Screen Shot 2017-09-12 at 09.08.03

The Saint Helen’s island (Montreal, Canada). Island number 22 (out of 100), country number 19 (out of 25), month number 21 (out of 100.)

I have an affinity for domes, so when I heard there was a huge dome on an island in Montreal I had to go and visit.

A dome on an island? Now that got my attention. I love islands and I love domes.

Screen Shot 2017-09-12 at 09.08.21

And when I heard this dome was designed by no one less than Buckminster Fuller I knew I just had to go.

Fuller was the grand father of domes, a visionary, and a strong proponent for humanity to look at earth as one.

A classic Fuller quote is: “We are all astronauts on a little spaceship called Earth”.

The Montreal Biosphère dome on Saint Helen’s island was built as part of the 1967 Expo.

Screen Shot 2017-09-12 at 09.08.56

Today just the metal frame is left as the plastic covering that once surrounded burnt up in a fire.

Looking at the naked skeleton of the dome frame reminded me of the fragile state of the round planet we live on. Earth might be a big round ball, but we are really just living on that thin outer crust – like the peel of an apple.

All of humanity on a thin outer cover of a dome.

When you look at humanity like that you not only think about how fragile our whole existence is, you also realise that all of us are living very close together.

When people say that they are “living in their own little corner of the world”, they are not only ignorant, they are factually wrong.

There is no corners on earth. That becomes so obviously clear when you stand infront of a big dome like this.

I just wish more people would get to fully understand that.

If they did – or should I say, when a majority of humanity does – the way we look at Earth, at ourselves and at humanity will change forever.

We will finally become a humanity which looks at humanity as one. Which looks at Earth as one. If we do it quick enough there is hope that humanity pulls together to work in the best benefit of us all, not just sub sections of us. If we do not do it quick enough we might very well be doomed.

Screen Shot 2017-09-12 at 09.08.36

Fredrik Haren, aka “The Island Man”, plans to visit 100 islands, in at least 25 countries, on at least 6 continents – in less than 100 months. The purpose of this “World Tour of Islands” is to get a better understanding of the world, a deeper understanding of the people who live here and a broader understanding of life. The Saint Helen’s island was island number 22, country number 19 and month number 21. (Countries visited so far: China, Sweden, Maldives, Austria, Nigeria, Vietnam, Egypt, Indonesia, USA, Malaysia, Thailand, Hong Kong, India, Mauritius, United Kingdom, Ireland, France, Iceland and Canada.)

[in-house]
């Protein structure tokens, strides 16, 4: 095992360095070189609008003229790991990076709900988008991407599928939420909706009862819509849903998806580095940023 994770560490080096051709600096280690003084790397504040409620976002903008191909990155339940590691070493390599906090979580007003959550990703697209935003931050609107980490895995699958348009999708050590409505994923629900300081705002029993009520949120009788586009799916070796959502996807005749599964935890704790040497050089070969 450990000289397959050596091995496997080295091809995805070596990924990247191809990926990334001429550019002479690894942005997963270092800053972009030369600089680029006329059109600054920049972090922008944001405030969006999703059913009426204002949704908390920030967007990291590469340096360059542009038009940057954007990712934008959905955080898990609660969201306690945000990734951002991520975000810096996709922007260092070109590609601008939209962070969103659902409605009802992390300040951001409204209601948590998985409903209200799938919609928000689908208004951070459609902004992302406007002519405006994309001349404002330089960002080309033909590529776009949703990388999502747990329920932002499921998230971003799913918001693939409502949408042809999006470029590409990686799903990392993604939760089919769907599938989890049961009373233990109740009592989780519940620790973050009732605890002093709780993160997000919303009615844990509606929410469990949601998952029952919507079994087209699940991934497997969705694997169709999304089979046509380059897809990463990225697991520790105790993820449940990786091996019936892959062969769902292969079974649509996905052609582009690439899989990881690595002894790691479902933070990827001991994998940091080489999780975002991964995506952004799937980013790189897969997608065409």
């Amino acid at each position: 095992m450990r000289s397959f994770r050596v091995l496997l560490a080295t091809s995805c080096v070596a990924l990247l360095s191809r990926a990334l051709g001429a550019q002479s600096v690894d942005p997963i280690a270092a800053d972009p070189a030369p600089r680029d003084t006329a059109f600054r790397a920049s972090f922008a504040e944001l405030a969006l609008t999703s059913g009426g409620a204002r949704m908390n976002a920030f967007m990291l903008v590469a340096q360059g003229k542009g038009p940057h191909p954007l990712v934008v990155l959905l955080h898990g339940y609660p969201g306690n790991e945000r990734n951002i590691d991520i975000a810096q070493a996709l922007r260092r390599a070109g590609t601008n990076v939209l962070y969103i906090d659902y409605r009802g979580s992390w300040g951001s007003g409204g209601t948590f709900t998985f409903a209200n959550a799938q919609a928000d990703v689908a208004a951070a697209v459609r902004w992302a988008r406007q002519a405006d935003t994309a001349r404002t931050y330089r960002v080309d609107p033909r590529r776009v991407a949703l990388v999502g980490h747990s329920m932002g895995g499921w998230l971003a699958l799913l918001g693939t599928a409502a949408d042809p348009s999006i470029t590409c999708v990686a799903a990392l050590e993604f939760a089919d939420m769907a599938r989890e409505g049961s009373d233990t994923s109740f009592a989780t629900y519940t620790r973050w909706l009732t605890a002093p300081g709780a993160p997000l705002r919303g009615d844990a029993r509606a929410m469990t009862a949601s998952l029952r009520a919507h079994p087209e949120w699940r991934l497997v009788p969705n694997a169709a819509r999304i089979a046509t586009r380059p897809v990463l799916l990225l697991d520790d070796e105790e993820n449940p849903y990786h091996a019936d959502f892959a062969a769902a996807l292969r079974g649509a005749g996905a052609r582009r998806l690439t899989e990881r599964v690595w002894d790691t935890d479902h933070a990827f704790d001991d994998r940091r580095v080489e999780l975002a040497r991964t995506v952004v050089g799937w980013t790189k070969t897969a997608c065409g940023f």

Share:
Screen Shot 2017-08-12 at 23.25.10

The island of  Iceland. Island number 21 (out of 100), country number 18 (out of 25), month number 20 (out of 100.)

Coming to Iceland is not like coming to another country.

It’s like coming to another planet.

A smaller, rougher, more barren planet than ours.

And I always feel I learn something about Earth when I come to Iceland.

I am back in Iceland as part of my “100 islands world tour to learn about humanity” as Iceland has a very special place in my heart: It’s the country that made me move past countries.

I remember exactly when I became a truly global citizen, or as I like to think of it: When I became a Member of Humanity.

It was at a time where I had decided to stop living in Beijing, but not yet decided that I was going to live in Singapore. For about 6 months I literally did not have a home.

I was flying from speech to speech around the world while figuring out where to live next.

And during that time of my life I arrived for a speech in Iceland and woke up one morning with a terrible tooth ache.

I remember saying to myself; “I need to get this fixed as soon as I get home!”

And then it hit me: I did not have “a home” …

So I googled “English speaking dentist Reykjavik” and got my tooth fixed in Iceland.

That is when I realised that I am at home everywhere on earth. If I need to go to a dentist, I just go to a dentist where ever I may be. No need to wait until I get “home”.